‘Ratched’ on Netflix: Wildly Entertaining or a Fraudulent Prequel? Well, Maybe Both.
Ratched — an origin story about Mildred Ratched, the nurse protagonist of Milos Forman’s film adapted from Ken Kesey’s novel One Flew Over the Cuckoo’s Nest — is the third Ryan Murphy production to premiere on Netflix this year.
Now, no one would blame you for experiencing Ryan Murphy fatigue, least of all me. Between the ongoing American Horror Story/American Crime Story franchises, the groundbreaking Pose, the political satire (if there’s even such a thing anymore) of The Politician, and the revisionist history of Hollywood — all of which he oversaw or directed or wrote or executive produced in varying capacities — he’s hard to escape.
The problem isn’t Murphy, per se, but our expectations of what a “Ryan Murphy production” is. And, of course, saturation. After a subpar season of AHS, I haven’t quite gotten around to the second season of The Politician and nearly skipped Hollywood entirely. Did I need a version of Tinseltown’s past where the outliers — the queers and every iteration of people of color — became the triumphant creative tastemakers and not merely relegated to supporting roles, if that?
Turns out I did. And it was enlightening.
Not about the show itself, which turned Hollywood’s ugly systemic racism and homophobia onto its head, but about my response to it. Hadn’t I already seen this before? The themes aren’t new to the Murphy canon; the execution looked as Technicolor as Pose or Glee. Some of the actors were new to his troupe yet, like always, it was the old-timers that carried it through. All of this is to say that I had already decided, sight unseen, that there would be nothing fresh here. Familiarity breeds contempt and all that. And I was wrong.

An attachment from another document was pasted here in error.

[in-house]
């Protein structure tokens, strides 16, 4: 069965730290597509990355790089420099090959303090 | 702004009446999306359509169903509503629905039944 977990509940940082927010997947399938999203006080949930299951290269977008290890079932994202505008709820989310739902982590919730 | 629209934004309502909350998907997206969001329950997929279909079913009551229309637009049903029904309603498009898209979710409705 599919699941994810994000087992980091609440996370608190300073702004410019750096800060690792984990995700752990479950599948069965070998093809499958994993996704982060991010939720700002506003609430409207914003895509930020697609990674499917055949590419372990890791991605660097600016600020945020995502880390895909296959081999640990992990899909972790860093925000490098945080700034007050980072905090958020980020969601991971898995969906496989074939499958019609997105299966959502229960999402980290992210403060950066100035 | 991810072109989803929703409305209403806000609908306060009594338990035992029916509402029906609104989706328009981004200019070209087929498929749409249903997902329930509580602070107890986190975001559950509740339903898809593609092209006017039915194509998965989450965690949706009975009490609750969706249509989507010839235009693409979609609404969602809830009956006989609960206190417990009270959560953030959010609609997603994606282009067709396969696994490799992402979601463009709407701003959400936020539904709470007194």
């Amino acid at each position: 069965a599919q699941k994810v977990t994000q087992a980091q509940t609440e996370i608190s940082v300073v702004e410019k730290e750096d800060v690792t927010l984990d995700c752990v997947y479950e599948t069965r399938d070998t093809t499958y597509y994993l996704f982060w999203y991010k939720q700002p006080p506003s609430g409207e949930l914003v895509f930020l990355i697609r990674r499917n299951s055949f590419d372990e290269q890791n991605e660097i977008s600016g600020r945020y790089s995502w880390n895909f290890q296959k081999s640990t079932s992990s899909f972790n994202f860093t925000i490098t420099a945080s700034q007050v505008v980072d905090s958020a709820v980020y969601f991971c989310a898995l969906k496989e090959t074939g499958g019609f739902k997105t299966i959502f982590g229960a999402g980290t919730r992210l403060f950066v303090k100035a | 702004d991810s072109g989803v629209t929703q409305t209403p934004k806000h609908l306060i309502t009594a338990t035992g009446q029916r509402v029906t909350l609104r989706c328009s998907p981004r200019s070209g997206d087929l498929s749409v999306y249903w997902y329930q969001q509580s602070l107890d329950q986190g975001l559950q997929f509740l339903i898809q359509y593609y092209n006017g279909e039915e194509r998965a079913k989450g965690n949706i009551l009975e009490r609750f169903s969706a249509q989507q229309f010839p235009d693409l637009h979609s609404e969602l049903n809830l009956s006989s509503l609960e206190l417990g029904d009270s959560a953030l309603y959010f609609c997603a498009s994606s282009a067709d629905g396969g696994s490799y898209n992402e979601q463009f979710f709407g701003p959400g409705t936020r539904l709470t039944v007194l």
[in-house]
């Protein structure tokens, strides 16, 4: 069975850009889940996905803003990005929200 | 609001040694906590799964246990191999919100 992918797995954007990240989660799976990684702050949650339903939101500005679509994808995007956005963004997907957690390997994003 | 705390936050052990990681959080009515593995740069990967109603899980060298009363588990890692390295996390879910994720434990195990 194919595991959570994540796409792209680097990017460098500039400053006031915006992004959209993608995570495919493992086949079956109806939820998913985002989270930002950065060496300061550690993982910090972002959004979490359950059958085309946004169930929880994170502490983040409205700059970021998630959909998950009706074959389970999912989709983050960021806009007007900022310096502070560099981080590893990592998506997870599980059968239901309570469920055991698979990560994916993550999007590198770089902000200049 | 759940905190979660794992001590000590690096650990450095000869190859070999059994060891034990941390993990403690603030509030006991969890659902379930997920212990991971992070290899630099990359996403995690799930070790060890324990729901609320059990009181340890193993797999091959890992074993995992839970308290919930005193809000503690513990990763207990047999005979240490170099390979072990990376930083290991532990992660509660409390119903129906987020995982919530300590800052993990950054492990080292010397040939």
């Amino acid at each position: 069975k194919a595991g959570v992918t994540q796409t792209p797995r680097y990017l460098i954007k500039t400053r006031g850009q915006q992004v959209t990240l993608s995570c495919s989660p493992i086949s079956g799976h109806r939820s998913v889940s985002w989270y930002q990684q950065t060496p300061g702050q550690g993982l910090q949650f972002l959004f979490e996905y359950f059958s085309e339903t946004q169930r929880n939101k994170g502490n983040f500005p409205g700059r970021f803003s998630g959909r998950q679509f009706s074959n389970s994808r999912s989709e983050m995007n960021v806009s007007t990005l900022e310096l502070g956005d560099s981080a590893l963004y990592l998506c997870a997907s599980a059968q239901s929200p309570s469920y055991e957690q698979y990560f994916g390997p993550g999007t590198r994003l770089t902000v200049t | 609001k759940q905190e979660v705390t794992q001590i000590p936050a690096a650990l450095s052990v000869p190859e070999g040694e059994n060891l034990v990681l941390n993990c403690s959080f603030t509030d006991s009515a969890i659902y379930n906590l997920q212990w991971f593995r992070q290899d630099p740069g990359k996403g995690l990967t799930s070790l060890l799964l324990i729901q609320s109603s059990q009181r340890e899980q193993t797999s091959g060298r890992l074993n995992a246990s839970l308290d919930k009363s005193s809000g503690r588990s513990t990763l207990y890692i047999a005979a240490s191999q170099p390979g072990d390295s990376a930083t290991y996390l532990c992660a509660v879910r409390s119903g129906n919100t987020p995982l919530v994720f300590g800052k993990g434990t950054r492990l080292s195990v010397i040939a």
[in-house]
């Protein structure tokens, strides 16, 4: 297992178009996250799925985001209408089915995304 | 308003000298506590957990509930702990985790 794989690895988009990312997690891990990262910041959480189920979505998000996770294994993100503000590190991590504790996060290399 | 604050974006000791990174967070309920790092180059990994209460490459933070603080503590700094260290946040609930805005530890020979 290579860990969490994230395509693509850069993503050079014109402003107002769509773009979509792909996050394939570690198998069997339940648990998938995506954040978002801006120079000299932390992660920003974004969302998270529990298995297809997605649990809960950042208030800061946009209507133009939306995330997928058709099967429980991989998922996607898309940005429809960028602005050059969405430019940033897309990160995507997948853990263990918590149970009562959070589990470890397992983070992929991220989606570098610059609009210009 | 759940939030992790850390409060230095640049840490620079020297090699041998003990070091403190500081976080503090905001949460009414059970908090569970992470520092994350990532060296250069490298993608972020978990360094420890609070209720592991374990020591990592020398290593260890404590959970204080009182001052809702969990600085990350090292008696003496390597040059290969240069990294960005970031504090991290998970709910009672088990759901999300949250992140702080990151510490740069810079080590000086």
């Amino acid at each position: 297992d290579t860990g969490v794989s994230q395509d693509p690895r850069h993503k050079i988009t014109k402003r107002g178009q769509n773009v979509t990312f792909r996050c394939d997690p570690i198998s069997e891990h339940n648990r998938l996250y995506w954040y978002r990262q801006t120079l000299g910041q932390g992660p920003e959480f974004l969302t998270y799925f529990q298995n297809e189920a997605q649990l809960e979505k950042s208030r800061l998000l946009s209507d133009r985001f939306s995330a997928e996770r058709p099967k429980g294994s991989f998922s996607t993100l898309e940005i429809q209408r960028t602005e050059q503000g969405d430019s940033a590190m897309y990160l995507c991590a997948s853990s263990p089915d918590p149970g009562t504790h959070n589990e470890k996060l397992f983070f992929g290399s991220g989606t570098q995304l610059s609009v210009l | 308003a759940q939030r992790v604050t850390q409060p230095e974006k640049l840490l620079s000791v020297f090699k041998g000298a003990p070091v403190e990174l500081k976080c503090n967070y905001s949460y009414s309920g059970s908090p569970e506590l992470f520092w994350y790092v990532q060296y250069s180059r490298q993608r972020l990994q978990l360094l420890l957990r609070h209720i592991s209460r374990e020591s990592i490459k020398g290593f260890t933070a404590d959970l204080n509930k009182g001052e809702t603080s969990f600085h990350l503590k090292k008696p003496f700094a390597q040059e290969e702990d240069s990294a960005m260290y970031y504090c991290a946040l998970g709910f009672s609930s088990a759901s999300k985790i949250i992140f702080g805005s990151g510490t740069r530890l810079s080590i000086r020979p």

Ratched, which stars the formidable Sarah Paulson in the titular role, has even more against it than Hollywood. It has to compete with the American Horror Story franchise — that’s what it most resembles — plus it has to overcome our thoughts and memories around Louise Fletcher’s Academy Award-winning performance in the film. Well, it does for the older viewers in the audience. Millennials and those younger will not have that burden.
So can Ratched be both a wildly entertaining series and a fraudulent reading of the fictional character that does an immense disservice to the 1975 film? Yes.
Taken on its own, it’s a psychotic romp: this story of grown-up orphans emotionally connected through historical trauma is set in 1947 at a California psychiatric hospital along the central coast. Lucia, as it’s called, is overrun with characters.
The salty head-nurse, Betty Bucket (the delicious Judy Davis), is in love with the head of the clinic, Dr. Hanover (Jon Jon Briones, who could use a more villainous mustache to twirl). Nurse Dolly (Alice Englert) is in love with Lucia’s most infamous patient, the mass murderer Edmund Tolleson (who we secretly know to be Mildred’s “brother”). Charlotte Wells and her multiple personalities, all rendered brilliantly by Sophie Okonedo, becomes the prime focus of Dr. Hanover when she arrives at the clinic.